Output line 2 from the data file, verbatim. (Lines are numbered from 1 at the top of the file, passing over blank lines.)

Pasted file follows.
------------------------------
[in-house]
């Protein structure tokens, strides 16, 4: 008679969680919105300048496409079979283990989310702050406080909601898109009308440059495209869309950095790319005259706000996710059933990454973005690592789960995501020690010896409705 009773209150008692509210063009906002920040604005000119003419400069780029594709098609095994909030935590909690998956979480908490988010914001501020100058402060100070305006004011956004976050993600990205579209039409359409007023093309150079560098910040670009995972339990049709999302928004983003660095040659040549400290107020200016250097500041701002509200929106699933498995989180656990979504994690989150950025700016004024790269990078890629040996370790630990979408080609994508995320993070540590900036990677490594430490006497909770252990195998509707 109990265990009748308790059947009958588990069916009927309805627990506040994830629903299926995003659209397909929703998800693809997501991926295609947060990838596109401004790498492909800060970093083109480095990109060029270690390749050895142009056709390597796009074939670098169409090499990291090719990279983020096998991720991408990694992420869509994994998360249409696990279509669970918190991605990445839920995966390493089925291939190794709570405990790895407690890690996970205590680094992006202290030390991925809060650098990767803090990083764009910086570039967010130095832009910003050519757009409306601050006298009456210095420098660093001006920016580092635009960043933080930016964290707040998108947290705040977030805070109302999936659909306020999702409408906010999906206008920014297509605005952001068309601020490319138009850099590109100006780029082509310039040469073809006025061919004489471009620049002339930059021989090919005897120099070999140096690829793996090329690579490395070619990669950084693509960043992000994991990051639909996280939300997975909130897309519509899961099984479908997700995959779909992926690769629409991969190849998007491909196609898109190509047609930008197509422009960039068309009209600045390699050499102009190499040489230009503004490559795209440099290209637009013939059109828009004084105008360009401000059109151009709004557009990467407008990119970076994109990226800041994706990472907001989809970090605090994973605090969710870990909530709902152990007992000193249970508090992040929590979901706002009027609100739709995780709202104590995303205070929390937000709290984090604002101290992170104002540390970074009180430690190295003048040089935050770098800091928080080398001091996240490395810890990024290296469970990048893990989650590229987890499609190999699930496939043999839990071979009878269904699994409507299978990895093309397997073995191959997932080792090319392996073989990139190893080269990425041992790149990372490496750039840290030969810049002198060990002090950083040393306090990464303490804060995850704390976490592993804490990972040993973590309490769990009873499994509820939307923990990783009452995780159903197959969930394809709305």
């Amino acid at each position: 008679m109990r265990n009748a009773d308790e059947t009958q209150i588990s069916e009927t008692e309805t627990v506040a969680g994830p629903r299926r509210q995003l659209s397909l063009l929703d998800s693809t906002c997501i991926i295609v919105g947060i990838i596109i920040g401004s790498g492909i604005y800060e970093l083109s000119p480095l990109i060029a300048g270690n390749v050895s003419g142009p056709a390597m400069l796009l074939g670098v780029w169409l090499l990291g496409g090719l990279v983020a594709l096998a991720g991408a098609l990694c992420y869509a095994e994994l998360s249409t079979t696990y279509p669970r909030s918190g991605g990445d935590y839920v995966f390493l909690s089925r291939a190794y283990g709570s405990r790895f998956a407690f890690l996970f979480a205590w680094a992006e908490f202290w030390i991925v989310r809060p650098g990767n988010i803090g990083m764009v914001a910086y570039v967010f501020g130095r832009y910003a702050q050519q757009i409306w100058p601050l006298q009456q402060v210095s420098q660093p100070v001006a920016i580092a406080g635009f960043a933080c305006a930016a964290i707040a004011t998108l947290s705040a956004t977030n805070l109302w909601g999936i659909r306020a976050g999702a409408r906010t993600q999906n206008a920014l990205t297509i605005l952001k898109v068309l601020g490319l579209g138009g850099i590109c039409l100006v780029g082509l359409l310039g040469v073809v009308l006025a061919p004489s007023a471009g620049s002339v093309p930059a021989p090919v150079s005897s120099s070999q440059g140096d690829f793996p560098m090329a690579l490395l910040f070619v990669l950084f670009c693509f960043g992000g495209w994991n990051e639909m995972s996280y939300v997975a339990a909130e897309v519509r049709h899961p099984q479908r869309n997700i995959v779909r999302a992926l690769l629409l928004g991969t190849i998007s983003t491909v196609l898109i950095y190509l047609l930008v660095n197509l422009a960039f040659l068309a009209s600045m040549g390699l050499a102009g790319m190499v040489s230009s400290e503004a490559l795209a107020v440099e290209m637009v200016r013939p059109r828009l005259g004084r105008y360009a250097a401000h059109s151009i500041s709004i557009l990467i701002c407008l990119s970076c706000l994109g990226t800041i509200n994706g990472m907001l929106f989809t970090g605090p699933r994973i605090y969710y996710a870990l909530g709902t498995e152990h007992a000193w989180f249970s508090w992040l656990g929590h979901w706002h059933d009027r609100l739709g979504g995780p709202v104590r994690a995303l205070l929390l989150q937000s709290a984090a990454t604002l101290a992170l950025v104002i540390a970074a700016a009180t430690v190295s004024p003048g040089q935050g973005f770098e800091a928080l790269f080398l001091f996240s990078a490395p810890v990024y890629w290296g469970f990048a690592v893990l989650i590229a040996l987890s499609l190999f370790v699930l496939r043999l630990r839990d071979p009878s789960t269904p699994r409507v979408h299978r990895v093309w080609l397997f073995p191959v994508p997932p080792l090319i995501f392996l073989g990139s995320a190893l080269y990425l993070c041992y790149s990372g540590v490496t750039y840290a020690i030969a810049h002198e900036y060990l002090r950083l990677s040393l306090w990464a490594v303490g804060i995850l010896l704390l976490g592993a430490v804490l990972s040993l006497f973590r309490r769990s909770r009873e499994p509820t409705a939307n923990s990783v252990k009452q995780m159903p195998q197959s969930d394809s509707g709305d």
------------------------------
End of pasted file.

């Protein structure tokens, strides 16, 4: 008679969680919105300048496409079979283990989310702050406080909601898109009308440059495209869309950095790319005259706000996710059933990454973005690592789960995501020690010896409705 009773209150008692509210063009906002920040604005000119003419400069780029594709098609095994909030935590909690998956979480908490988010914001501020100058402060100070305006004011956004976050993600990205579209039409359409007023093309150079560098910040670009995972339990049709999302928004983003660095040659040549400290107020200016250097500041701002509200929106699933498995989180656990979504994690989150950025700016004024790269990078890629040996370790630990979408080609994508995320993070540590900036990677490594430490006497909770252990195998509707 109990265990009748308790059947009958588990069916009927309805627990506040994830629903299926995003659209397909929703998800693809997501991926295609947060990838596109401004790498492909800060970093083109480095990109060029270690390749050895142009056709390597796009074939670098169409090499990291090719990279983020096998991720991408990694992420869509994994998360249409696990279509669970918190991605990445839920995966390493089925291939190794709570405990790895407690890690996970205590680094992006202290030390991925809060650098990767803090990083764009910086570039967010130095832009910003050519757009409306601050006298009456210095420098660093001006920016580092635009960043933080930016964290707040998108947290705040977030805070109302999936659909306020999702409408906010999906206008920014297509605005952001068309601020490319138009850099590109100006780029082509310039040469073809006025061919004489471009620049002339930059021989090919005897120099070999140096690829793996090329690579490395070619990669950084693509960043992000994991990051639909996280939300997975909130897309519509899961099984479908997700995959779909992926690769629409991969190849998007491909196609898109190509047609930008197509422009960039068309009209600045390699050499102009190499040489230009503004490559795209440099290209637009013939059109828009004084105008360009401000059109151009709004557009990467407008990119970076994109990226800041994706990472907001989809970090605090994973605090969710870990909530709902152990007992000193249970508090992040929590979901706002009027609100739709995780709202104590995303205070929390937000709290984090604002101290992170104002540390970074009180430690190295003048040089935050770098800091928080080398001091996240490395810890990024290296469970990048893990989650590229987890499609190999699930496939043999839990071979009878269904699994409507299978990895093309397997073995191959997932080792090319392996073989990139190893080269990425041992790149990372490496750039840290030969810049002198060990002090950083040393306090990464303490804060995850704390976490592993804490990972040993973590309490769990009873499994509820939307923990990783009452995780159903197959969930394809709305």